Chromosomes, chromosome abnormalities and birth defects Flashcards Preview

MCD - Genetics > Chromosomes, chromosome abnormalities and birth defects > Flashcards

Flashcards in Chromosomes, chromosome abnormalities and birth defects Deck (30):

Definition of congenital abnormalities

Abnormalities present at birth that may be due to genetics or infection.


Definition and example of malformation

Primary structural defect - atrial septal defect, cleft lip


Definition and example of disruption

Secondary abnormal structure of organ or tissue - amniotic band wrapping around blood vessel cutting off blood supply to an organ


Definition and example of deformation

Abnormal mechanical force distorting a structure - club foot, hp dislocation


Definition and example of syndrome

Consistent pattern of abnormalities with a specific underlying cause - Down syndrome


Definition and example of sequence

Multiple abnormalities initiated by primary factor - Reduced amniotic fluid leads to Potter's sequence


Definition and example of dysplasia

Abnormal organisation of cells into tissue - thanatophoric dysplasia


Definition and example of association

Non-random occurrence of abnormalities not explained by syndrome. Cause usually unknown - VATER association


Definition of teratogen

An agent that interferes with normal embryonic or foetal development


Whole-chromosome factors of congenital defects

Numerical - loss or gain of chromosomes
Structural - Translocations, deletions, insertions, inversions
Mosaicism - Normal development of mutated chromosomes alongside normal chromosomes (stage at which mutation occurs affects degree of expression e.g. early mutation = obvious effects)


Effect of age on genetic risk

Increased age of either or both parents results in increased risk of a child with genetic abnormalities


Normal human karyotype

46 chromosomes in somatic cells
23 chromosomes in germ cells
Males have XY as sex-determining pair
Females have XX as sex-determining pair


Process of chromosome banding

Bands labelled according to chromosome number
Short (p) or long (c) arm
Numbered out from centromere.
Used to identify different chromosomes


Nomenclature of karyotyping

- Write total number of chromosomes
- Then a comma
- Then sex chromosomes
e.g. 46,XY or 46,XX


Definition of aneuploidy

An abnormality in the number of chromosomes, caused by the loss or gain of one or more chromosomes


The 3 types of aneuploidy, their definition and whether they can be tolerated or not

Monosomy - loss of one chromosome, nearly always fatal
Trisomy - gain of one chromosome, can be tolerated
Tetrasomy - gain of two chromosomes, can be tolerated


Definition of chromosome translocation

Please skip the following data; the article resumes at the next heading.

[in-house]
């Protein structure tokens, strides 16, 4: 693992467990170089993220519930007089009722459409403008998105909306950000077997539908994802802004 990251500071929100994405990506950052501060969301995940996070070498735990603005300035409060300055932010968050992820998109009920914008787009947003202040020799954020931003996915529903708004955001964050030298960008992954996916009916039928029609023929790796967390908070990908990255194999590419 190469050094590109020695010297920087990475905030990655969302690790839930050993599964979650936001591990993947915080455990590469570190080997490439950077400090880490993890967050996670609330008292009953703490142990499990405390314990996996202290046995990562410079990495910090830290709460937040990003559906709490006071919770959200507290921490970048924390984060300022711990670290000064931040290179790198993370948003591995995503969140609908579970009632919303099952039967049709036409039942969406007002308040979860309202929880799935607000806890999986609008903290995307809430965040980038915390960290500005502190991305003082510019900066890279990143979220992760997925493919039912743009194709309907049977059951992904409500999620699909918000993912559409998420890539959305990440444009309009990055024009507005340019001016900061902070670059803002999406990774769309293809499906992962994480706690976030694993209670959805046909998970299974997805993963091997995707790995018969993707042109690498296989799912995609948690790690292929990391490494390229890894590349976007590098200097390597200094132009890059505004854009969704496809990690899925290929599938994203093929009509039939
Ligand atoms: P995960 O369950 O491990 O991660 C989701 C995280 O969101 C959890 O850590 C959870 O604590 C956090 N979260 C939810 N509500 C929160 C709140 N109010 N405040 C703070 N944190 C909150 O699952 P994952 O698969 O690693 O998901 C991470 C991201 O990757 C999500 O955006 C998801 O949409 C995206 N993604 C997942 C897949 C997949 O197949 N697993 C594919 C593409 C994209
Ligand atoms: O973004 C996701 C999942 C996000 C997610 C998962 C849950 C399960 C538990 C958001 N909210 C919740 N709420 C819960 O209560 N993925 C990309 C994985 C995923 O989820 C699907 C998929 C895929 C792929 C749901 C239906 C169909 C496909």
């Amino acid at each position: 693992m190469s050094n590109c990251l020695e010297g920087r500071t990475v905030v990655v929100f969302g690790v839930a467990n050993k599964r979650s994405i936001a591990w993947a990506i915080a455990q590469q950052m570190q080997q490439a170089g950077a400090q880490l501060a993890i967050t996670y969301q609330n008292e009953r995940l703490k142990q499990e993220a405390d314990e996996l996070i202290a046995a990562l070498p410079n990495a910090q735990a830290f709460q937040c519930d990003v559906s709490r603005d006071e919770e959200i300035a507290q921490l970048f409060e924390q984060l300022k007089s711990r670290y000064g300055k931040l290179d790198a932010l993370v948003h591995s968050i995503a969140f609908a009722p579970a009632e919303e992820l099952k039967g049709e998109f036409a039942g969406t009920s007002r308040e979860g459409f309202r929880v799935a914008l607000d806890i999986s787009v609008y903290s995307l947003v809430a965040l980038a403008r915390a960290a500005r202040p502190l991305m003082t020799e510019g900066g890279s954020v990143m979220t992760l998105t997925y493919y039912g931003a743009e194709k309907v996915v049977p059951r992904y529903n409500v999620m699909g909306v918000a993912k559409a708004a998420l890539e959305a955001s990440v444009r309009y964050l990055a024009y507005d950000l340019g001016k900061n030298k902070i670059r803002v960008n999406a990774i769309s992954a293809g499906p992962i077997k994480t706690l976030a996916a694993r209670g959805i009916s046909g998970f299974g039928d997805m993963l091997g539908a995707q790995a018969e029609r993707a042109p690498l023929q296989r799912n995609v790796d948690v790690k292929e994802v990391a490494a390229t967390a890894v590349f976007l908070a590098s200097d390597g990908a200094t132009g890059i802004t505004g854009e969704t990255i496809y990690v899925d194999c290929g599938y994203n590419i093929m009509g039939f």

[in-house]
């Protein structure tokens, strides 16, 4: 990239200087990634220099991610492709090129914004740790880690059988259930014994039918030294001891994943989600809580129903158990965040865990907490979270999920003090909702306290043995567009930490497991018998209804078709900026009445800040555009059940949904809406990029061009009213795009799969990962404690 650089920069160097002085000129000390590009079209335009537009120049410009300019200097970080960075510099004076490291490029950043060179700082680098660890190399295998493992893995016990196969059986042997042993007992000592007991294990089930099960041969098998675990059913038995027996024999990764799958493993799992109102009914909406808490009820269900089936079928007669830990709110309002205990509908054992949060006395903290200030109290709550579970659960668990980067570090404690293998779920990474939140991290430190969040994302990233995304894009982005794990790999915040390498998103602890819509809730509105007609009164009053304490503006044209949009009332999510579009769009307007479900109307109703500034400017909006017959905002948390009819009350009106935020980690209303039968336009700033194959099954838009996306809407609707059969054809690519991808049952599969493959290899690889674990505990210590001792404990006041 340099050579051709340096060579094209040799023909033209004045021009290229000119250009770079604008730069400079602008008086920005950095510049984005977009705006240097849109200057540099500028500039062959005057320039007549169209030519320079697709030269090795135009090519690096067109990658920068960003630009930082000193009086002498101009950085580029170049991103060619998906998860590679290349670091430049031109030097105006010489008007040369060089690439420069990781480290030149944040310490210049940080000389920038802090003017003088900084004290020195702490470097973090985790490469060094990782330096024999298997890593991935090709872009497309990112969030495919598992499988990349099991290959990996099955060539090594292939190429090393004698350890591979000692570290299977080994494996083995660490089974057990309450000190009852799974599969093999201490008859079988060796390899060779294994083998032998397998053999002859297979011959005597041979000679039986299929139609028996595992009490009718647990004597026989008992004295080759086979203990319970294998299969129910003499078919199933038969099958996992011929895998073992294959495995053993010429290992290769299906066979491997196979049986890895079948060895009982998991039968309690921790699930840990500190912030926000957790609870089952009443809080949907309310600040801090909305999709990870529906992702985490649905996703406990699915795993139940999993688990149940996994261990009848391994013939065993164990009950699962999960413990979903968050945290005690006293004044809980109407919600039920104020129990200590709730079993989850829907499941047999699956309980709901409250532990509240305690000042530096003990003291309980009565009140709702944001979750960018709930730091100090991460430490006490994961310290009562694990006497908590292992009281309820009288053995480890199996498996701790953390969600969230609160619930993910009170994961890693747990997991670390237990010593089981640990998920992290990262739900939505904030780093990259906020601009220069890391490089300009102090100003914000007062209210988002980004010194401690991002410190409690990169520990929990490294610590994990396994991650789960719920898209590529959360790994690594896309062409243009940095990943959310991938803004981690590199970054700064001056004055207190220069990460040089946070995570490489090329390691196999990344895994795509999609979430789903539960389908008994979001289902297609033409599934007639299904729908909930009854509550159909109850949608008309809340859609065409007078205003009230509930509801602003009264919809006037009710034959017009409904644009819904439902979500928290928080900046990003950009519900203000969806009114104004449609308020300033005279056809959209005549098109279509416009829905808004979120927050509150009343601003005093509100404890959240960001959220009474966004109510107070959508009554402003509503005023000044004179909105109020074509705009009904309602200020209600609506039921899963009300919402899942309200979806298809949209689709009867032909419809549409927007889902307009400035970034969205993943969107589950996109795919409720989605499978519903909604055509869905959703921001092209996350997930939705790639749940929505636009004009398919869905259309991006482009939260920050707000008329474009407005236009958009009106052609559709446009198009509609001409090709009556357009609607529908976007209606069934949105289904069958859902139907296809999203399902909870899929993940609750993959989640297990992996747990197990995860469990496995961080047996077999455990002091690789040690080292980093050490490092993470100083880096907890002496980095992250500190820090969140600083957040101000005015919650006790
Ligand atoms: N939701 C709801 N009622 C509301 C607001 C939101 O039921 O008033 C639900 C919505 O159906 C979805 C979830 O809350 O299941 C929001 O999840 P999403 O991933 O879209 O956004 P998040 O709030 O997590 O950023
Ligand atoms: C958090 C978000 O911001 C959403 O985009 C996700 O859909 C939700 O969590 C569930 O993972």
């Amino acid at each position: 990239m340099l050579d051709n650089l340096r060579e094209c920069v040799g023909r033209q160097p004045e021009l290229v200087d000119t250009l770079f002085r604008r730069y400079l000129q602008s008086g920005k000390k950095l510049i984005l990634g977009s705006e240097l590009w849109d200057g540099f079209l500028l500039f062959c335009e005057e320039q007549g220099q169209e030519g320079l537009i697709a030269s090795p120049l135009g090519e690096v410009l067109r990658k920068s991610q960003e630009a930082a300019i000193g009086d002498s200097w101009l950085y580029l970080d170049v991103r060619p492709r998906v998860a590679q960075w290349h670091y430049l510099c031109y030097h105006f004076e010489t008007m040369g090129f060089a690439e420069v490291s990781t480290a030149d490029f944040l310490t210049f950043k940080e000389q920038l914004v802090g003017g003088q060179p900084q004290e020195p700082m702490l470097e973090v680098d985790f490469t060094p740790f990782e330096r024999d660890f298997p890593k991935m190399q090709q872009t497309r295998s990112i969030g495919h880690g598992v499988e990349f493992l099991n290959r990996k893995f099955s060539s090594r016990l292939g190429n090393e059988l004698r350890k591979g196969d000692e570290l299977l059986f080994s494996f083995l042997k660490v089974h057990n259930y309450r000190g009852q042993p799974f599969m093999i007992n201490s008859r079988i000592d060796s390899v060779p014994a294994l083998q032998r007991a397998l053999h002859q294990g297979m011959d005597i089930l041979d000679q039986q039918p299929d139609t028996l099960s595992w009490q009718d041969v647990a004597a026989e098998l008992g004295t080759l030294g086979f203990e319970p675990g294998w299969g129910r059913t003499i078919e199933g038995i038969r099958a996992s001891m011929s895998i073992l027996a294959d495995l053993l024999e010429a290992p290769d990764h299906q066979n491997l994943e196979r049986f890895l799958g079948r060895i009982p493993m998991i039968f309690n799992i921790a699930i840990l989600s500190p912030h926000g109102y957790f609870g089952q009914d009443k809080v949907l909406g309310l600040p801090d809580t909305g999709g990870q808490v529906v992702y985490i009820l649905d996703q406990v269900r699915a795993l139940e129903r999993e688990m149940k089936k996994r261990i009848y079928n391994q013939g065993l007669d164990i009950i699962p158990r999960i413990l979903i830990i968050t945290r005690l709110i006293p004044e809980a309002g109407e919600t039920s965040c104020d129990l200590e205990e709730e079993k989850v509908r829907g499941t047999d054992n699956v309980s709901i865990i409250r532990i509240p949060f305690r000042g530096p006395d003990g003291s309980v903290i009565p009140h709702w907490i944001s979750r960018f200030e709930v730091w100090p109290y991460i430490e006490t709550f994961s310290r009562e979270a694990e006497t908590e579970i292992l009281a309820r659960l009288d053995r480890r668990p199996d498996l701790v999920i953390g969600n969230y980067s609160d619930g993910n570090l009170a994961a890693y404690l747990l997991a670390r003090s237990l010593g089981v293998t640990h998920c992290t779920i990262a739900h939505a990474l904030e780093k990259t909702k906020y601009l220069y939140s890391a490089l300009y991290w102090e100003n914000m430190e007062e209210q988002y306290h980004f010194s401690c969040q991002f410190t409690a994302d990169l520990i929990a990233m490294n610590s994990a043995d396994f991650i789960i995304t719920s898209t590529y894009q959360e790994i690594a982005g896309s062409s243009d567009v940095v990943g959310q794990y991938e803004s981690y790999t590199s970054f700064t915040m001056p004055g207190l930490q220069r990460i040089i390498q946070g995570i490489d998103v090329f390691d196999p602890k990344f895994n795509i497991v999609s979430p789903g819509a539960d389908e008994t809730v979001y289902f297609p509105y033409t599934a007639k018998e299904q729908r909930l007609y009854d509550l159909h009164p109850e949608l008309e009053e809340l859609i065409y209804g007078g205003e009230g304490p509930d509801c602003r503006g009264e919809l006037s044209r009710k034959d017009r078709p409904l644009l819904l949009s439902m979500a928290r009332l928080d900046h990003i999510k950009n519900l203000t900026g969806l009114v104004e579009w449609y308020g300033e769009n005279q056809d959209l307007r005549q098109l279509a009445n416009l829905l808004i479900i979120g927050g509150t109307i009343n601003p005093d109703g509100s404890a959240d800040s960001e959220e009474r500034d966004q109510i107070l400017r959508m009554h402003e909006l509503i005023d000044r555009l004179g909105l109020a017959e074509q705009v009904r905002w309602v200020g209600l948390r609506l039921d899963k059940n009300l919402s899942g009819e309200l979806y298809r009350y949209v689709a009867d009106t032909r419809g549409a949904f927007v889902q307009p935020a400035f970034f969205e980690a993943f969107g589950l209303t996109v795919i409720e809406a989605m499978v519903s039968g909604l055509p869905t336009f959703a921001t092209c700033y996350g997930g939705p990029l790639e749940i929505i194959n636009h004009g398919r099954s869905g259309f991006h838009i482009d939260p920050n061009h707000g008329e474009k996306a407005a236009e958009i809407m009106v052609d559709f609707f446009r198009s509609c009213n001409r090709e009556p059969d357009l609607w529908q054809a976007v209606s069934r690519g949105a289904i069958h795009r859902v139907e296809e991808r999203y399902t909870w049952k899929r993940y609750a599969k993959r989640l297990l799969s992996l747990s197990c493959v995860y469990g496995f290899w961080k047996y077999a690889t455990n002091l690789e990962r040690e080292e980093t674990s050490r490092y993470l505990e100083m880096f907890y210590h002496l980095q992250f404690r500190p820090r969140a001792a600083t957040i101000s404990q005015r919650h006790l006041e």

The transfer of genetic material from one chromosome to another when a chromosome break occurs during mitosis or meiosis


The two types of translocation



Features and consequences of balanced translocation

- Even exchange of genetic material between the two chromosomes
- No genetic data lost
- Chromosomes likely to remain the same length
- Little to no physiological effect seen


Features and consequences of unbalanced translocation

- Uneven exchange of genetic material
- Loss or gain of genetic data
- Chromosomes unlikely to remain the same length
- More likely to cause disease


Explain copy number variant/variation

- Phenomenon where sections of the genome are repeated
- Number of repeats in the genome varies between individuals
- Specifically large scale duplication or deletion events that cause variation


Aim of meiosis

To create 4 haploid cells each containing 23 chromosomes


Non-disjunction definition

The failure of the chromosomes to separate correctly in meiosis I or II


Consequences of non-disjunction

- Creates diploid and empty germ cells
- Hence when a diploid and a haploid germ cell combine, a trisomal zygote is created, diploid-diploid = tetrasomal, haploid-empty = monosomal.


The three chromosome aberrations that lead to Down syndrome

- Trisomy 21
- Robertsonian translocation
- Mosaicism


Clinical features of Down syndrome

Newborn period - sever hypotonia, sleepy, excess nuchal skin
Craniofacial - macroglossia, small ears, epicanthic folds, upward sloping palpebral fissures (gaps between upper and lower eyelids)
Limbs - single palmar crease (should be 3, they have 2) wide gap between first and second toes
Cardiac - atrial and ventricular septal defects
General - Short stature, duodenal atresia (abnormal closure/absence of lumen of duodenum)
Low IQ but advanced social skills


Dosage compensation definition

A genetic mechanism in which alleles of a gene automatically regulate the amount of useful product produced such that heterozygous individuals produce the same amount of product as homozygous dominant individuals.


Mechanisms of dosage compensation

- One of each X chromosome in female cells is inactivated. Selection of chromosome to be inactivated is random
- Increased (2x) expression of X chromosome genes in males
- Decreased (0.5x) expression of X chromosome genes in hermaphrodites


Mechanism of sex determination

The SRY gene causes development of testes. Can be translocated to X chromosome in SRY recombination.


Consequences of SRY recombination

SRY gene now on X chromosome
- XX males develop testes but are sterile as other genes on Y chromosome needed for spermatogenesis
- XY females have mutations in SRY gene that lead to sterile phenotypically female individuals